Bandwidth throttling (was Re: Padding)
arma at mit.edu
Wed Jul 10 08:51:32 UTC 2002
On Wed, Jul 10, 2002 at 03:41:50AM -0400, Matej Pfajfar wrote:
> > up his own. Roger noted that a good way to think about his budget
> > might be in terms of the reputation. That's food for later thought.
> This is where I scream for help ;-). OK if the adversary sets up his
> (read as his/her) own nodes then yes, we can think of it as a matter of
> reputation. How does reputation come in to it if you have a guy rooting a
> few routers?
We make the simplifying assumption that higher-reputation nodes are in
some sense more valuable, and thus better-defended. Not true in all cases,
but maybe more true than not.
Speaking of which, something that's been bugging me:
We treat each node as equal in terms of cost of compromise (which is
reasonable, because it's much more complex to treat them as not equal),
but one of the guidelines we keep repeating is "users should choose an
OR they trust for their first hop". Is there some way to reconcile these
> How bad would it be (anonymity-wise) if we made the OP set up a
> "permanent" (ish) connection to a random COR when the network interface
> comes up (be it eth, ppp whatever). And then multiplex all connections on
> that link, with dummy traffic when there is no real one (effectively
> making OP even more similar to a COR, some sort of a local-COR setup).
Currently the code is designed so we can do this. The OP and OR basically
are the same program, and can have the same traffic shaping, etc, rules.
All circuits are multiplexed over a single connection, and if we ever get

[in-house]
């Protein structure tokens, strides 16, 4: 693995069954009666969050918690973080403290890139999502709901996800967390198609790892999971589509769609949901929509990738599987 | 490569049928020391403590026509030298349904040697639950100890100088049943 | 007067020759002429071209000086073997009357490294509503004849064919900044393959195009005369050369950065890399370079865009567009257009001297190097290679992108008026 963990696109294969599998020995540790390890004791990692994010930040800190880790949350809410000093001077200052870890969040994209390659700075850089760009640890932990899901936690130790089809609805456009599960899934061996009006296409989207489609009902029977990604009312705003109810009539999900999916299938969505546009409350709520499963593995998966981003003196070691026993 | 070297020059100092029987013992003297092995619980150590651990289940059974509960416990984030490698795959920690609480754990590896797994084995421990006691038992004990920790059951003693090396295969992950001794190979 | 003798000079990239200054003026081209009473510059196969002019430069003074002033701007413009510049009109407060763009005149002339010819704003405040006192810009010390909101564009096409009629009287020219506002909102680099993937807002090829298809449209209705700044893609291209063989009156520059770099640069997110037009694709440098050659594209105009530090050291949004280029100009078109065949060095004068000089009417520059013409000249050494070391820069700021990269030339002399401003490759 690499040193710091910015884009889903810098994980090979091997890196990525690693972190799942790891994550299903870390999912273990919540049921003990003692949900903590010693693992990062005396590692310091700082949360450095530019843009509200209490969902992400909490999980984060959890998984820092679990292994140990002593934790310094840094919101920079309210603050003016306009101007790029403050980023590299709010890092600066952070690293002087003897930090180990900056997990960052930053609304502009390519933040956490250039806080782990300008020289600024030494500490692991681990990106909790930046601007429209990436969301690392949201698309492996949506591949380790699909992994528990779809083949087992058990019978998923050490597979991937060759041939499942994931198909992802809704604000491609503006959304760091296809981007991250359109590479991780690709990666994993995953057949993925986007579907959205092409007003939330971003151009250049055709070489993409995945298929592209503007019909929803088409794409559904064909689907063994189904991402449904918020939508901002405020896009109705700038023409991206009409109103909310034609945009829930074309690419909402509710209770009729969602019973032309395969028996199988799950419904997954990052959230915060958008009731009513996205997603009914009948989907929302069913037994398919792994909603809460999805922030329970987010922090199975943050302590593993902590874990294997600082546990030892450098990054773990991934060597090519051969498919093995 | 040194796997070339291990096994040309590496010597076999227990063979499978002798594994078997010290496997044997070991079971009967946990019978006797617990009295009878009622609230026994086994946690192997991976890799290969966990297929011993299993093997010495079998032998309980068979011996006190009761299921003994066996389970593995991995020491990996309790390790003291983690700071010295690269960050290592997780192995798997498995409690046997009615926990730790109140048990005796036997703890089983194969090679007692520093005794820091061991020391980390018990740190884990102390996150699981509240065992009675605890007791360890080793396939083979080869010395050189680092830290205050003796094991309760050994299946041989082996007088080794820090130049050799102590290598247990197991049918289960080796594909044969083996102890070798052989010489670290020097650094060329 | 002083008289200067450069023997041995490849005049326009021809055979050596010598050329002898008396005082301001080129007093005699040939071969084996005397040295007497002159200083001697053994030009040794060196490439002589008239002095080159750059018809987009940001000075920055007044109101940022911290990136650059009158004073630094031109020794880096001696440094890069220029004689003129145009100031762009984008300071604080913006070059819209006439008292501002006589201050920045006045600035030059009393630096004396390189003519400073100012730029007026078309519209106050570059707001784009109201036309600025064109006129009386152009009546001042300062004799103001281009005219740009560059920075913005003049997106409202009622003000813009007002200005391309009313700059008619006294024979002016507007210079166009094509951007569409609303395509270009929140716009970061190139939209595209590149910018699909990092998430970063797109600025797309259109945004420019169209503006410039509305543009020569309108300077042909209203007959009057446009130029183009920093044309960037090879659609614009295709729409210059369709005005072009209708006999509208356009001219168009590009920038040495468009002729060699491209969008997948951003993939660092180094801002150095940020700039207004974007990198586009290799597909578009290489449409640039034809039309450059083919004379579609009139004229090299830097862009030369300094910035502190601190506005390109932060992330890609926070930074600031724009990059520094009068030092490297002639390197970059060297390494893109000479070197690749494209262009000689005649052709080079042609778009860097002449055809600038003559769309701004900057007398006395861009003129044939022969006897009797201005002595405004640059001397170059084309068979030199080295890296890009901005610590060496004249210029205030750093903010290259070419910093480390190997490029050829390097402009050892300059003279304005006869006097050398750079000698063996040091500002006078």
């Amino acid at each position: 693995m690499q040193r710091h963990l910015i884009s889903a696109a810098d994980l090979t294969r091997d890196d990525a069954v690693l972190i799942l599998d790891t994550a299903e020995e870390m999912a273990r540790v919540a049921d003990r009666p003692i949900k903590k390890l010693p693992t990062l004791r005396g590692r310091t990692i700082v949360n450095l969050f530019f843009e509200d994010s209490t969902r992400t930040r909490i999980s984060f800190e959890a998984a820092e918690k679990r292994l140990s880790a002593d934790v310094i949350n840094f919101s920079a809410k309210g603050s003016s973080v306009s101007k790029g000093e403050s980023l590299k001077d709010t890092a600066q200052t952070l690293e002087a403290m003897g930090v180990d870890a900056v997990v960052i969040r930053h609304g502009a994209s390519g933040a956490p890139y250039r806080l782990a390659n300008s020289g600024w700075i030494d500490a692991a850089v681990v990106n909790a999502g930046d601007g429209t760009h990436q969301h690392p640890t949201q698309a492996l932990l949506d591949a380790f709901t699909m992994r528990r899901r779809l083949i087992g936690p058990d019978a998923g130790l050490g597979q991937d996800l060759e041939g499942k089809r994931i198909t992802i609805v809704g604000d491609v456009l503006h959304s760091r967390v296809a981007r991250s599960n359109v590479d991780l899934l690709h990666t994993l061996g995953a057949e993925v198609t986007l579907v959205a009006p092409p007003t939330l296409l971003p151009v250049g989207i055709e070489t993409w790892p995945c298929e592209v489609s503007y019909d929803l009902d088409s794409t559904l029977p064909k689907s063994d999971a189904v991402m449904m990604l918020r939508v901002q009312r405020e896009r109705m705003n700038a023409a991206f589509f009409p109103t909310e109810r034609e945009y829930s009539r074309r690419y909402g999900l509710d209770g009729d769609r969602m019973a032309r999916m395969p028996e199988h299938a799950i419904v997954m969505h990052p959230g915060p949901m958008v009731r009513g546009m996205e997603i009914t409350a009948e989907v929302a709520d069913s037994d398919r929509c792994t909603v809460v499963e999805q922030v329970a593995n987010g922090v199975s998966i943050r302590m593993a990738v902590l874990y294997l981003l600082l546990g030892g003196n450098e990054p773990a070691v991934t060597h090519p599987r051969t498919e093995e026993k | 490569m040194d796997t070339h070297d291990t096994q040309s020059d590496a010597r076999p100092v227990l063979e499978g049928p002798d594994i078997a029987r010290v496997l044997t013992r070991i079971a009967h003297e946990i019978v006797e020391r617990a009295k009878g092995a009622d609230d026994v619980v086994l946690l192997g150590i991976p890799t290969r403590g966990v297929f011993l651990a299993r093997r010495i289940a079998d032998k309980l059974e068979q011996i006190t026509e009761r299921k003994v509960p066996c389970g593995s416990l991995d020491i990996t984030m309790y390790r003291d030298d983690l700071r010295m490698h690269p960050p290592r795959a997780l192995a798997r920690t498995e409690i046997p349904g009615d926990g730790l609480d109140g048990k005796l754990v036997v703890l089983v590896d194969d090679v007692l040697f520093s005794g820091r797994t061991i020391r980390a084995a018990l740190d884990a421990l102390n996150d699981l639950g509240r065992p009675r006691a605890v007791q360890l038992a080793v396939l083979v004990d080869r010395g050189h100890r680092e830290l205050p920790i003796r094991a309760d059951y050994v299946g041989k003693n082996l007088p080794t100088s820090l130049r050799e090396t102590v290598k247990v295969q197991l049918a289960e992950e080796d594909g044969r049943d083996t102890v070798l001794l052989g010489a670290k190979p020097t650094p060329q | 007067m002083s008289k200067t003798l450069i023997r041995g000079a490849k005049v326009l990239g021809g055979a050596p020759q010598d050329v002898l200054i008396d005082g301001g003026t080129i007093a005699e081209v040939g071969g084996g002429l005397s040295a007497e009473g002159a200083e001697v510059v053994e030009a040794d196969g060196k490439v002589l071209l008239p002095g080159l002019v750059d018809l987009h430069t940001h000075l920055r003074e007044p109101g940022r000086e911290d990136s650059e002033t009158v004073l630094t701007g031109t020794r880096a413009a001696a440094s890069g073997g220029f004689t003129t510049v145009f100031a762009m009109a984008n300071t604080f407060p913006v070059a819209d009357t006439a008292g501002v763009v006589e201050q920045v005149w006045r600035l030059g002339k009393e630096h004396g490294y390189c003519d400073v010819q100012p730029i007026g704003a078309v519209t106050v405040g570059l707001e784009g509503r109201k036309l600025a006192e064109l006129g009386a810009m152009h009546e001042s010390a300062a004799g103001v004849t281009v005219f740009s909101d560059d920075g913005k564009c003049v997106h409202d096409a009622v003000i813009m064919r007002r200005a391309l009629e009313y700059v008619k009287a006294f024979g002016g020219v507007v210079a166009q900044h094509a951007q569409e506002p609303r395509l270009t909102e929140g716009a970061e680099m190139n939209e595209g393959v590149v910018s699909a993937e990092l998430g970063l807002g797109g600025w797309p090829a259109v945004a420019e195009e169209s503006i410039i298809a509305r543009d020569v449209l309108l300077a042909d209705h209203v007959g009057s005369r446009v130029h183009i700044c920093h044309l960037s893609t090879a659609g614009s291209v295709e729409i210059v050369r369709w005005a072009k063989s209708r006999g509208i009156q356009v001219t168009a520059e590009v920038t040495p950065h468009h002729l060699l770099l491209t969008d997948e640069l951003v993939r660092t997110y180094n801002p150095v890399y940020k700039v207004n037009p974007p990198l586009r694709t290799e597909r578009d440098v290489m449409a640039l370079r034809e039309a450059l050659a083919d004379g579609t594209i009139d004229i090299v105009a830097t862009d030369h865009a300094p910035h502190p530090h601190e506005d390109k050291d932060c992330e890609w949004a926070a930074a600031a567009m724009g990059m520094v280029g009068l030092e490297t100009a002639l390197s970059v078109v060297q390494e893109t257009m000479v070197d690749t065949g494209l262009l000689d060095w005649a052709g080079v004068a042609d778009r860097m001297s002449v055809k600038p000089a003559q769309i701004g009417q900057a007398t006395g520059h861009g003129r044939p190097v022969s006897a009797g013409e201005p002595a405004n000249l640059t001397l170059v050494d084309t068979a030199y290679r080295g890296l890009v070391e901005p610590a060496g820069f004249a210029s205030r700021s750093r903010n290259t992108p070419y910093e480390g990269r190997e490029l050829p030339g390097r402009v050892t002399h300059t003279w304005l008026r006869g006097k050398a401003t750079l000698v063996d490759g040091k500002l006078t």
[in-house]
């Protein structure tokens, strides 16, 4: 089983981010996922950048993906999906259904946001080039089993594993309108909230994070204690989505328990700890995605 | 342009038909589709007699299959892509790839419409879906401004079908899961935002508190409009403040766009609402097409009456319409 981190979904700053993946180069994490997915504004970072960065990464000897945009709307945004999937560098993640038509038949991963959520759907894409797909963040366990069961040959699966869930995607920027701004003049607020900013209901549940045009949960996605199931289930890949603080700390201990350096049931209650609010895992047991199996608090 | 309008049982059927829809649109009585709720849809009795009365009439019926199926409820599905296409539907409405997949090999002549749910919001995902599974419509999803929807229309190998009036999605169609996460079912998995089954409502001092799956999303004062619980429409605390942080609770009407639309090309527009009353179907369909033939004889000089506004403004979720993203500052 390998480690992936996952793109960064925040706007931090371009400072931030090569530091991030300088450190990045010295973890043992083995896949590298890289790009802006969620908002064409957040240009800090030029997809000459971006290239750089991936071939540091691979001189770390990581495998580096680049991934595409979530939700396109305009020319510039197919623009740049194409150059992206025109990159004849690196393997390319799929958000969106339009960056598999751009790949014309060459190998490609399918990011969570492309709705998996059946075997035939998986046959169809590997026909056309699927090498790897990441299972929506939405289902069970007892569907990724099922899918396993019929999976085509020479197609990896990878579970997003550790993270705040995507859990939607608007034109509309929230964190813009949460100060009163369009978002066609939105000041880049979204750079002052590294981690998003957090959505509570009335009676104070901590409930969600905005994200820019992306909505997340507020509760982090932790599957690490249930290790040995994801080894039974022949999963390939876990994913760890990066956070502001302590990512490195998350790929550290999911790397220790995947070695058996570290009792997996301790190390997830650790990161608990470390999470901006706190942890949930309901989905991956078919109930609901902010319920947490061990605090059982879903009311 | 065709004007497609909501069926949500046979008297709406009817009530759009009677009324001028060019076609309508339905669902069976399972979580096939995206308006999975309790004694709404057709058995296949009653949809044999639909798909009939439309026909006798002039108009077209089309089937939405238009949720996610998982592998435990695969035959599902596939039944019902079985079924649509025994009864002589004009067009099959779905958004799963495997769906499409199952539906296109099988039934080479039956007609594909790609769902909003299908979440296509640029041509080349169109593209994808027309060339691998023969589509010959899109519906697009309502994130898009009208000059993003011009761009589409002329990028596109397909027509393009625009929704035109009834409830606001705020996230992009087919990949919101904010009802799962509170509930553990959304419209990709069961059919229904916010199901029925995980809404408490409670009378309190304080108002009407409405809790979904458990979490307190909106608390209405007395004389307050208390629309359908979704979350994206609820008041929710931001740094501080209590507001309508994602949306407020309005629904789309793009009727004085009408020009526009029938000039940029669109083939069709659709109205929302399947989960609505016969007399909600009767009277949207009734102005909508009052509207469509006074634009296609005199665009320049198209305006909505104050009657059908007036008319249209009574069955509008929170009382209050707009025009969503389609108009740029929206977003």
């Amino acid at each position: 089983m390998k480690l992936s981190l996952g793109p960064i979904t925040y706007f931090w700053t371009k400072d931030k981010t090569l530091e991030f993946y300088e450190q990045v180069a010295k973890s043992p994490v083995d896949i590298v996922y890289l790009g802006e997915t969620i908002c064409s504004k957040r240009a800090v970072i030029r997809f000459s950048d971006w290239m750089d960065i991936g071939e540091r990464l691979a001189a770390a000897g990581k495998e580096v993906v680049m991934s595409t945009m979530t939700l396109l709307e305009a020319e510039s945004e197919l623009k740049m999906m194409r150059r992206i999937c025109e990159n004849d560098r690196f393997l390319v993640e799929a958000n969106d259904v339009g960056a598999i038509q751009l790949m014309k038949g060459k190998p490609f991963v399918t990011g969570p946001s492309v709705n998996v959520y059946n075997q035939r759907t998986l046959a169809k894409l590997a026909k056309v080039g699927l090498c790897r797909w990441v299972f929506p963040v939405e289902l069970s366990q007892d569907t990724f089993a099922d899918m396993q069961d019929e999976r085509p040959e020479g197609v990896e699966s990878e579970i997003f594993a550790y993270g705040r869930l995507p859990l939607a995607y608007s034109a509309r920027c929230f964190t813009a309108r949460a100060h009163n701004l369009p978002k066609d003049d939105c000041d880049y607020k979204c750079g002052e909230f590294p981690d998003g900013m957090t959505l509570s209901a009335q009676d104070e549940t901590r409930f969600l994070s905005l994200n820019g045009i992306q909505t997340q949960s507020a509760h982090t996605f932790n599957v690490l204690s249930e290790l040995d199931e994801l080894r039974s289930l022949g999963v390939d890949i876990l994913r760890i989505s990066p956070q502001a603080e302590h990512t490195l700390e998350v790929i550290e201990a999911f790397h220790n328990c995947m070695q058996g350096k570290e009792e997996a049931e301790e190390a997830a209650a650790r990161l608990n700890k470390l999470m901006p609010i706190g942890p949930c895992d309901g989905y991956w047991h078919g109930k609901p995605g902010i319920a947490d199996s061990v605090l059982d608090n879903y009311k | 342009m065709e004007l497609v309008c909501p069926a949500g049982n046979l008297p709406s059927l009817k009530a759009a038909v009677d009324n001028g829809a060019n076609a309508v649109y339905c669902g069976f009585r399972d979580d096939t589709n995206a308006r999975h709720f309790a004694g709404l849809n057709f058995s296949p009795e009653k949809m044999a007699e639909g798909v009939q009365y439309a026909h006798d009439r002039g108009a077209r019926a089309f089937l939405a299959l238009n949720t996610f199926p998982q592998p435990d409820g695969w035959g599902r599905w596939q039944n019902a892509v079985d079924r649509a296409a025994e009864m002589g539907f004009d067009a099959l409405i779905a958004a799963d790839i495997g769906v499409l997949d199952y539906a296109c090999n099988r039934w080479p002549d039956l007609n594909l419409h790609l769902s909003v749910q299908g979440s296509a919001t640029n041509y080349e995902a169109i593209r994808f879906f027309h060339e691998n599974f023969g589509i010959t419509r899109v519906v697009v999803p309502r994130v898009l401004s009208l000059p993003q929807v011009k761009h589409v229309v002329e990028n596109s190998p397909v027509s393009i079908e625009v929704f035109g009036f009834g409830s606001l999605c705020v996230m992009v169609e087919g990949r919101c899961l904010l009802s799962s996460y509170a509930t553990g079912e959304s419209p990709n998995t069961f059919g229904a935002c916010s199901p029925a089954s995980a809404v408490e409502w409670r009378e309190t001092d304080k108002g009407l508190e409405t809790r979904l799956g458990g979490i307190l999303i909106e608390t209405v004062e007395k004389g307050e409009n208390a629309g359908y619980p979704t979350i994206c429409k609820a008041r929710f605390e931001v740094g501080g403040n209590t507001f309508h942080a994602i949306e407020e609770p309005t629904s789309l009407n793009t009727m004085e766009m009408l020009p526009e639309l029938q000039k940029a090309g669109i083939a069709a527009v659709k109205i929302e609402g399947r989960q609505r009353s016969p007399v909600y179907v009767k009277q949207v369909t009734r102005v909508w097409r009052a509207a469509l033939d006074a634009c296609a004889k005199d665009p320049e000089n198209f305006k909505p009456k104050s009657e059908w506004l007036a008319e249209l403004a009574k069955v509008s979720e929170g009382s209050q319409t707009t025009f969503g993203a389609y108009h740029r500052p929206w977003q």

around to doing it, the new_route() function should:
* If we're not an OR, then always use the same first OR
* If we are an OR, then pick randomly but don't start with ourselves
(it would simply waste a hop to start with ourselves)
(Feel free to patch the code. It should be an easy patch.)
> The OP could also hop between different onion routers - say that it swaps
> to a different COR every hour (still maintaining the connection to the
> previous one until all connections going through it have been destroyed).
If our adversary is a fixed (non-roaming) partial adversary, then either
he owns the OR you chose or he doesn't. If he doesn't, then you should
stick with it forever. If you keep hopping around, then at least some
of the time you'll probably be using an adversary-owned OR. Users should
choose behavior based on their anonymity goal:
* If they're worried about profiling, they should jump around a lot.
* If they're worried about linkability, they should stick with one OR.
(On the other hand, maybe the roaming adversary becomes more plausible if
we're talking about a long enough timeframe for the adversary to switch
which nodes he owns.)
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